Podcast Ep 177: We met some of the start-ups taking part in this year’s INVENT competition at Catalyst in Belfast.
INVENT, supported by Bank of Ireland, is a programme devised to showcase and promote local innovators in Northern Ireland. Devised to give innovators and entrepreneurs an international platform and support to make a significant impact, the annual final takes place on 21 September next.
“The INVENT programme bridges that gap between idea and reality and moving your business forward”
A notable detail about INVENT is that finalists in 2021 were 60% female. 123 graduates have emerged from the Springboard programme and more than £65m in funding has been raised by these founders.
Inventing the future
We recently met with the winner of last year’s INVENT programme Vikela Armour, whose founder Pete Gilleece talked about he devised a way to create a new kind of body armour that is lighter, more comfortable and that provides better protection than conventional armour. Not only that but the material has a myriad of uses across military, industrial and safety applications.
Currently more than 900 entrepreneurs are working with Catalyst across various programmes. Some 2,700 tech professionals work between Derry and Belfast and a community of 570 business mentors and experts are collaborating with start-ups and scale-ups.
The lynchpin of Catalyst’s success has been its programmes, which include Catalyst Schools for KS3 teachers and leaders and Generation Innovation to inspire design thinking among 17-to-18 year-olds, through to programmes aimed at enabling and empowering founders and Co-Founders. Pivotal programmes like INVENT, in which Bank of Ireland is a supporter, as well as Springboard and Ways to Scale, are key to growing and scaling NI businesses, with the latter centred on creating a community of businesses with revenues north of £10m. Other programmes include Basecamp Boston, which helps native companies with their go-to-market plans in the US, CEOs Connect which supports CEOs of high-growth innovation companies, and Inbound Investors where Catalyst brings in up to 80 investors and venture capitalists actively seeking to invest in NI companies.
In terms of economic impact, for every £1 yielded by Catalyst entrepreneurs through its various support programmes, this generated a £41 return on investment between 2017 and 2021 (source: independent assessment from Capaxo and economist Maureen O’Reilly).
Businesses taking part in this year’s INVENT programme include CycleAid, WearMatter, SEQO, Track, Wake and Make, GoPlugable, Feminatech, LearningMe, AXONNR and Little Sunflower.
Earlier this month during a funding workshop for the 2022 cohort of entrants we caught up with three of the start-up companies taking part.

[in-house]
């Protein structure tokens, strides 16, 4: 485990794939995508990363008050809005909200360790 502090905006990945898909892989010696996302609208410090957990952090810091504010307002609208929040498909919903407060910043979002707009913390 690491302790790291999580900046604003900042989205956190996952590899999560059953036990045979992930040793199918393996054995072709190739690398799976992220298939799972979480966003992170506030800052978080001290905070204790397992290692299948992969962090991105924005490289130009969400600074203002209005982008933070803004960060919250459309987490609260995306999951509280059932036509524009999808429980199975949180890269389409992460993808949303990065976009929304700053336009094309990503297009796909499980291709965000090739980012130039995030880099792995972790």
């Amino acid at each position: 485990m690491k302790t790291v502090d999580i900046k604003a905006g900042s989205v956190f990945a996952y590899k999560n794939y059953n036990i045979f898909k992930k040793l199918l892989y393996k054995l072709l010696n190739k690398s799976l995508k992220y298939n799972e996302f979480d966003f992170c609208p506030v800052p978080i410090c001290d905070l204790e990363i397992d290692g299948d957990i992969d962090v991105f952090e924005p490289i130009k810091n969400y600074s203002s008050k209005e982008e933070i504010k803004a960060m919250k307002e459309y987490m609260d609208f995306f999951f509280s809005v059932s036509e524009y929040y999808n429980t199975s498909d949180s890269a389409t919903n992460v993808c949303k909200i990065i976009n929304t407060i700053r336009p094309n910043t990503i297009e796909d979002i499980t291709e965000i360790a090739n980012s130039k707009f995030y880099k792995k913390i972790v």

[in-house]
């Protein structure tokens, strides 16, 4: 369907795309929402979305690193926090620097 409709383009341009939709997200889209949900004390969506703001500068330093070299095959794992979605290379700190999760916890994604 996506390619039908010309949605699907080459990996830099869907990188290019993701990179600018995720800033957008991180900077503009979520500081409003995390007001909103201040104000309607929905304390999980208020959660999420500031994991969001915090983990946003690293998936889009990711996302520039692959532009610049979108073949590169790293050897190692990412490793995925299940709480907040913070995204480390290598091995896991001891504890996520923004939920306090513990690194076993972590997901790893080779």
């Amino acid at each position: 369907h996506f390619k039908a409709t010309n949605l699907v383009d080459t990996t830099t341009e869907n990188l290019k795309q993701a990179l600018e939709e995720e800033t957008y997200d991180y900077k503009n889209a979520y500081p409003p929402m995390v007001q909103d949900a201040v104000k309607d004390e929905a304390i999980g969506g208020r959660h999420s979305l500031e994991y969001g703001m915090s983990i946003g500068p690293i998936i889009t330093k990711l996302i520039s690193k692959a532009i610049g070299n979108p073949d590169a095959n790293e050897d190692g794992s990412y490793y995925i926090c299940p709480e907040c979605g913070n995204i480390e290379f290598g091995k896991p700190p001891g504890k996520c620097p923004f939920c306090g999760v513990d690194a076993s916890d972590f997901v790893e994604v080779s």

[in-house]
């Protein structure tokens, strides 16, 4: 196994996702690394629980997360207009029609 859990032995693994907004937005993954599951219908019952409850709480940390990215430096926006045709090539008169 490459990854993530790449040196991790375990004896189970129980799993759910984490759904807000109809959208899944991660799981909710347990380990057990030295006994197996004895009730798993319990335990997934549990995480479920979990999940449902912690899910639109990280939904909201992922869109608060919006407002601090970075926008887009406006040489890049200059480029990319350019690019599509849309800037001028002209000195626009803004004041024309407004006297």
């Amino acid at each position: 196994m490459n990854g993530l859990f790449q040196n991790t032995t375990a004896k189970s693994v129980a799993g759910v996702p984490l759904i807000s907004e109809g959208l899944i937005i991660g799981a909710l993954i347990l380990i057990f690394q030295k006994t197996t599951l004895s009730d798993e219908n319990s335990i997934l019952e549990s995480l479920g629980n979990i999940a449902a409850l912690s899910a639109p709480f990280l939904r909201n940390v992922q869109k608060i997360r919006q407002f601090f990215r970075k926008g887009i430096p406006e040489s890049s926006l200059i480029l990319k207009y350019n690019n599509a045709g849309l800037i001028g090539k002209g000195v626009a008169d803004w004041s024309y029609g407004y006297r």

Start-ups to watch
Track, founded by Richard Barbour and Kyle Davidson (pictured), ensures a secure and organised digital environment for your business, streamlining and automating your existing platform, from Google Workspaces to Microsoft 365 and more.
CycleAid, founded by Luke Nugent, Jamie Curran (pictured), Rhyss McMullan and Oran Fullerton, is a cycling safety device that uses AI to detect cars behind the cyclist. A sensor attaches to the bike and sends a signal to a haptic feedback harness worn on the cyclist’s shoulders, which vibrates to indicate danger without visual distraction.
Understanding Me, led by teachers Nicole O’Connor and Bernard Noble (pictured), merges best practices in health, pedagogy and educational technology to help the child self-regulate. We’re integrating three complimentary pathways to support early intervention, pastoral support and family relationships.
Catalyst partnership manager Joe Wilson said the purpose of the recent funding day was to give the entrepreneurs an insight into the fundraising landscape across Northern Ireland and the Republic of Ireland as well as the UK.
He said that while INVENT has an overall winner, the purpose of the programme is to equip all the founders with the skills to grow their business. “We will get them into a position whereby they are confident to pitch to potential investors and venture capitalists. Our role is to give them advice and guidance and utilise the relationships we have with the likes of Bank of Ireland, to really give them the best footing they need moving forward.”
Wilson added that the start-up scene in Belfast is gaining momentum. “The start-up scene here in Belfast is thriving. It’s really a great place to start your business. There are lots of avenues available for help and support.”
He said that it is not only about helping start-ups to form but to get them to the next stage of their evolution and growth.
“The INVENT programme bridges that gap between idea and reality and moving your business forward.”
Niall Devlin, head of Business Banking at Bank of Ireland in Northern Ireland said that the bank has been involved in the INVENT programme for 10 years now. “We’ve seen all sorts of early start-up businesses, including ones that emerged from academia to those that emerged from the existing business community or from students. Our role here is really to help facilitate those business ideas to become a commercial reality. This is through advice, through guidance, through expanding their networks and providing them with a platform to really turn their entrepreneurial idea into something that will ultimately generate opportunities and jobs.”